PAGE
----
Resilience vs. resiliency

Resilience and resiliency are different forms of the same word. Both nouns refer to the ability to recover quickly from illness or misfortune. But  in today’s English, resilience is far more common than resiliency, especially outside the U.S. and Canada. In North American publications, resilience appears about four times as often as resiliency. Outside North America, resiliency appears only rarely.

Though resilience is more common, resiliency is not incorrect. Both words are around five centuries old, and it wasn’t until the late 19th century that resilience prevailed by a significant margin. Still, there’s no reason not to use the shorter, more common form.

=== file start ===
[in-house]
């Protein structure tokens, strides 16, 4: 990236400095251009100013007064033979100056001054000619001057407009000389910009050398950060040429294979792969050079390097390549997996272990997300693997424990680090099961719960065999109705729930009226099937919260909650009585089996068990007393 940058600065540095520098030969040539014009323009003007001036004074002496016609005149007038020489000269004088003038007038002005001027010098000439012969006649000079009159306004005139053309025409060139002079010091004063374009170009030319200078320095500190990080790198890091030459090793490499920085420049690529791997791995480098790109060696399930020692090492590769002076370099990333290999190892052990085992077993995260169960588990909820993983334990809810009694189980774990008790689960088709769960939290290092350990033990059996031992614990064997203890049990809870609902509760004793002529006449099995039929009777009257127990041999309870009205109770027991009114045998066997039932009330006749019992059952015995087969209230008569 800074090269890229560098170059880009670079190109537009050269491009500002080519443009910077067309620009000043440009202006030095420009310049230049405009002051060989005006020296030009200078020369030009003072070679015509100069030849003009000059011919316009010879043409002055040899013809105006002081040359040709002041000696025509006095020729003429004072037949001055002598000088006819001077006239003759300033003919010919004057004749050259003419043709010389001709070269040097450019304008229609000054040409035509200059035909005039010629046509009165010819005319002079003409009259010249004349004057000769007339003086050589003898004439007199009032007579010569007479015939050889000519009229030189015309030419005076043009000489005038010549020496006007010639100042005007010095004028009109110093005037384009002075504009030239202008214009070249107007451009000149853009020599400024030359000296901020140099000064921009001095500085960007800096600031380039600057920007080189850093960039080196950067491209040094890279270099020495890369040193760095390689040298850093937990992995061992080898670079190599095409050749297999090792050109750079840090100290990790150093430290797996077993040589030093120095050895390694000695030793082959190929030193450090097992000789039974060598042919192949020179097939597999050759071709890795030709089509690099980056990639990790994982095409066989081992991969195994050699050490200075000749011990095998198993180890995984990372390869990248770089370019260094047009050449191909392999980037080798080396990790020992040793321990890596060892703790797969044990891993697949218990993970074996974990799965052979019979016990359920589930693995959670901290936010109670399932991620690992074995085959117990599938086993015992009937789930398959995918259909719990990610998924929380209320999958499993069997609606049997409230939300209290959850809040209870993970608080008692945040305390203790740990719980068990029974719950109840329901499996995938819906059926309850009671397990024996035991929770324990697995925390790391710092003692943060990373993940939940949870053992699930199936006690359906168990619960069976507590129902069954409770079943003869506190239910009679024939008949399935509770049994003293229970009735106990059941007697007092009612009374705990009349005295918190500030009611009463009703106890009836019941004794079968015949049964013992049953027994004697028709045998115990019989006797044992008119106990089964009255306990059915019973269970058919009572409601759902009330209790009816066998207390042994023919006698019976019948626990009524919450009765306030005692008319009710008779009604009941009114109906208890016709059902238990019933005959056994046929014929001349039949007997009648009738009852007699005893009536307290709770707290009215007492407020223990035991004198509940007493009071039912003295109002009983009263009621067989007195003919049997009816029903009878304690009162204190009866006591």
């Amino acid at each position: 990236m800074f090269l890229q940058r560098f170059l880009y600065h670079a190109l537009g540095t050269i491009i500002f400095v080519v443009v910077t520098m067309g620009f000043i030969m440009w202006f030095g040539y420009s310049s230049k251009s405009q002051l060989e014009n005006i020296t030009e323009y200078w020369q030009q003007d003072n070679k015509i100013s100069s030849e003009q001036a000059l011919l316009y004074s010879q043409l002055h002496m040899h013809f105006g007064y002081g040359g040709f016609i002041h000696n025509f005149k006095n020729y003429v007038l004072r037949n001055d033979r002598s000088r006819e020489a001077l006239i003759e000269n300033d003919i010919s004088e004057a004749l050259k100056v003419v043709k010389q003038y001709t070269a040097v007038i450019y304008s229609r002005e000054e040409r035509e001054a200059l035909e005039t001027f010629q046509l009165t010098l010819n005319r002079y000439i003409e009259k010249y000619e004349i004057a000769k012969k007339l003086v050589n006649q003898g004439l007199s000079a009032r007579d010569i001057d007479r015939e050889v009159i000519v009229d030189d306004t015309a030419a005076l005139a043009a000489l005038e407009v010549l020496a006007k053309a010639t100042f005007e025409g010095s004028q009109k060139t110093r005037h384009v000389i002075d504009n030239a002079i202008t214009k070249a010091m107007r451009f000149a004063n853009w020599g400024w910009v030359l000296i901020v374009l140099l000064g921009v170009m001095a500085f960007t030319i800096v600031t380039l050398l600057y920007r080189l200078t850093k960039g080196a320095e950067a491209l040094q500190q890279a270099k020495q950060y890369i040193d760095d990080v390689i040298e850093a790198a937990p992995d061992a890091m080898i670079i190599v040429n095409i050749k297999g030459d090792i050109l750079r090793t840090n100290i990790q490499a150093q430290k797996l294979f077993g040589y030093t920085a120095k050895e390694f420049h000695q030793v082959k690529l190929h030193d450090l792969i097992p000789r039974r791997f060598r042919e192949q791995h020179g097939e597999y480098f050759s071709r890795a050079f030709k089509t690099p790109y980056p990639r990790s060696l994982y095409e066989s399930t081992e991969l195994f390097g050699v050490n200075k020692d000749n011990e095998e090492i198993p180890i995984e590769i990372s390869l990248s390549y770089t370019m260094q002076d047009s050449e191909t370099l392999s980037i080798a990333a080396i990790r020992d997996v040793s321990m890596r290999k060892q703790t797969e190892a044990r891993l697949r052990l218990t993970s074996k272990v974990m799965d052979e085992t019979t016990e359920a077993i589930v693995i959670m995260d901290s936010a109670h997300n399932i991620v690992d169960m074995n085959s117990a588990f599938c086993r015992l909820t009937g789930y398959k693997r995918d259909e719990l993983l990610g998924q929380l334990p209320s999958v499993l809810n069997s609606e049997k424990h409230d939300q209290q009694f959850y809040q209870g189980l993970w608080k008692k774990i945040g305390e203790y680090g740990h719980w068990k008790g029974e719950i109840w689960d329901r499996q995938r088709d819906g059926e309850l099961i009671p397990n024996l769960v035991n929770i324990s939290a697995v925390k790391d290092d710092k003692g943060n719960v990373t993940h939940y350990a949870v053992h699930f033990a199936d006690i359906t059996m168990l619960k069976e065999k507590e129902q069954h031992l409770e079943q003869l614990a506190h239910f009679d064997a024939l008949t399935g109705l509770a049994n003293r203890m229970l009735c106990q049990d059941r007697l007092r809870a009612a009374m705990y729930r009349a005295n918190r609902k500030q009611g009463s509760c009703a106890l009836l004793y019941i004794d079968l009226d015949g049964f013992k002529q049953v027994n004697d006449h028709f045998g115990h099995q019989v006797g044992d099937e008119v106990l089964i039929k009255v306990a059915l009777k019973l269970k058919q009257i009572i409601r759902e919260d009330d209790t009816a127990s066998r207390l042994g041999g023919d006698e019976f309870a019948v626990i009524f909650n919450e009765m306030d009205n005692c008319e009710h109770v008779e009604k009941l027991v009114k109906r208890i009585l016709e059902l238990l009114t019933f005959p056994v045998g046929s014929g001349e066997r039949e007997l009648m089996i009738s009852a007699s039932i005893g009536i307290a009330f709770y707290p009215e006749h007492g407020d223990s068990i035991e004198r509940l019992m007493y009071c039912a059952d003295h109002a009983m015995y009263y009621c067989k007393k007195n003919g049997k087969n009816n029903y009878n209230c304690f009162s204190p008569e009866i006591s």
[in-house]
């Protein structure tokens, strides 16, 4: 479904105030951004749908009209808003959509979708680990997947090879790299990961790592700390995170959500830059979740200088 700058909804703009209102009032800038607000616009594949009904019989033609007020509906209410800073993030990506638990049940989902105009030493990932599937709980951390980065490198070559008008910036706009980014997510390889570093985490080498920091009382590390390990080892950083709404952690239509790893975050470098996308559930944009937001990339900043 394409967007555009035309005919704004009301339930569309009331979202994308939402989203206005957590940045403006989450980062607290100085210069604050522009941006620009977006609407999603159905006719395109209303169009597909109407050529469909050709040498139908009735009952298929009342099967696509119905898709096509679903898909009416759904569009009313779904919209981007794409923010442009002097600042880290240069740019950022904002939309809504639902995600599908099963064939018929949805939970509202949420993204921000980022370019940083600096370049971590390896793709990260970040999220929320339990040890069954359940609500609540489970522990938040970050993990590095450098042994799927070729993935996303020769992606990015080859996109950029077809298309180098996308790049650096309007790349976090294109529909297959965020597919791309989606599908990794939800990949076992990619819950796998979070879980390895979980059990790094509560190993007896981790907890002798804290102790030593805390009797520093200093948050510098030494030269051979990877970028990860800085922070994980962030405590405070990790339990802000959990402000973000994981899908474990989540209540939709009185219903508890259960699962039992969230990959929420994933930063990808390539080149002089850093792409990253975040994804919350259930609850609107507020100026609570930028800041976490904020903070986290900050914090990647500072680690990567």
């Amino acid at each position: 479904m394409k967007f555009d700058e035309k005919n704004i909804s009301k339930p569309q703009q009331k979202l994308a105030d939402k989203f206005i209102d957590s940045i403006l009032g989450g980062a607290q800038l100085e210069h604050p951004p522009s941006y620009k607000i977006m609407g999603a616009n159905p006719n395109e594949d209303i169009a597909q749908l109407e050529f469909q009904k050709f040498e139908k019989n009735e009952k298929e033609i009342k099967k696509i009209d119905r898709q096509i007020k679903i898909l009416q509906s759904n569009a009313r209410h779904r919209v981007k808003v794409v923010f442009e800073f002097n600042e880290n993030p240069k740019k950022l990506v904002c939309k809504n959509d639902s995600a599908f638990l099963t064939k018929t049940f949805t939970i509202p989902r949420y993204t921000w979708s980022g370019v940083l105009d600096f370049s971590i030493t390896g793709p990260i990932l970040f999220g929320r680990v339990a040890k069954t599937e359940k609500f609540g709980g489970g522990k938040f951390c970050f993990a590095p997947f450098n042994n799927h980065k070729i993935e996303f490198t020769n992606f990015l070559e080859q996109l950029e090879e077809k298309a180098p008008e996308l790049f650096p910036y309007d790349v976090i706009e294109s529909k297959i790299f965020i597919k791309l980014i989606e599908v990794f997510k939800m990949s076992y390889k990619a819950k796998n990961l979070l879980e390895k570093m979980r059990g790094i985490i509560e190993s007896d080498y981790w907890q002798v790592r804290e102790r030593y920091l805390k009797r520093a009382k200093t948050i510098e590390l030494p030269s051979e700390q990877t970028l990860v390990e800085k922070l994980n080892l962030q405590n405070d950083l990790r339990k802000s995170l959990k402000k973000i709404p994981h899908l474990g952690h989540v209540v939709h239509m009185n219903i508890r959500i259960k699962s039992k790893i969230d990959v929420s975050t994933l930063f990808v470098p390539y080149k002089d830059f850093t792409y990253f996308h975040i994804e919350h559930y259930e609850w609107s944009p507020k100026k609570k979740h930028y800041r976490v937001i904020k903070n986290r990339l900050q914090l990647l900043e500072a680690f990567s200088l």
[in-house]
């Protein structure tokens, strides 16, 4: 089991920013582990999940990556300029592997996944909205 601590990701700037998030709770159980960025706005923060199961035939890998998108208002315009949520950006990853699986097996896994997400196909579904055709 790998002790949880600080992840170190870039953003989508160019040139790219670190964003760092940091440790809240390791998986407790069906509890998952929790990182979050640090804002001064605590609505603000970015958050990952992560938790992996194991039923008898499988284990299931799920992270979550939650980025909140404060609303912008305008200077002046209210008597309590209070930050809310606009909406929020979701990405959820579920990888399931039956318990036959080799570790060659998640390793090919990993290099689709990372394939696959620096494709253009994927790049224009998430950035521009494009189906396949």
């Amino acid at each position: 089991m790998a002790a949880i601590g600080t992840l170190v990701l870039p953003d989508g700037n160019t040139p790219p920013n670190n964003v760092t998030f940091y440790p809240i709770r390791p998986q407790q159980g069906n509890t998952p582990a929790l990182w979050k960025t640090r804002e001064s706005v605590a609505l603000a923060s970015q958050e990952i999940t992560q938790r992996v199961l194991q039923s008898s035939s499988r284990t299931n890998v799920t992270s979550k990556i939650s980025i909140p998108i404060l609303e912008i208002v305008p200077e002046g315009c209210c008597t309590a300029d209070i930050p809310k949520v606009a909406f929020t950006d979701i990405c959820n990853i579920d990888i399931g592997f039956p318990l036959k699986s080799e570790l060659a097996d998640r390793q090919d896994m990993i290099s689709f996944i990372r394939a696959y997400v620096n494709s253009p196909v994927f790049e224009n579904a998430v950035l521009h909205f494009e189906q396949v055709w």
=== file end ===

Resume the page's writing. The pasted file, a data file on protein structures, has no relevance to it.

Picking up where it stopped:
The ngram below, which graphs the words’ use in a large number of American texts published from 1800 to 2000, suggests that Americans use resiliency relatively often and have done so for a long time:


Check Your Text


  1. Thanks!

  2. Claire in NZ says:

    I really love the analytical rigour you’ve applied to this.

  3. Farty Dicks says:

    I just farted.

  4. This post answered my question about resilience vs resiliency, thanks! Your ngram images are no longer working though.

  5. Philip Leicester says:

    From this side of the pond (the side with the unelected head of state, as opposed to the side with the elected monarch) resiliency sounds like a Bushism.

  6. Who writes this crap? Resiliency is shorter than resilience? Is this in the 8th dimensional section of the bizzaro universe?

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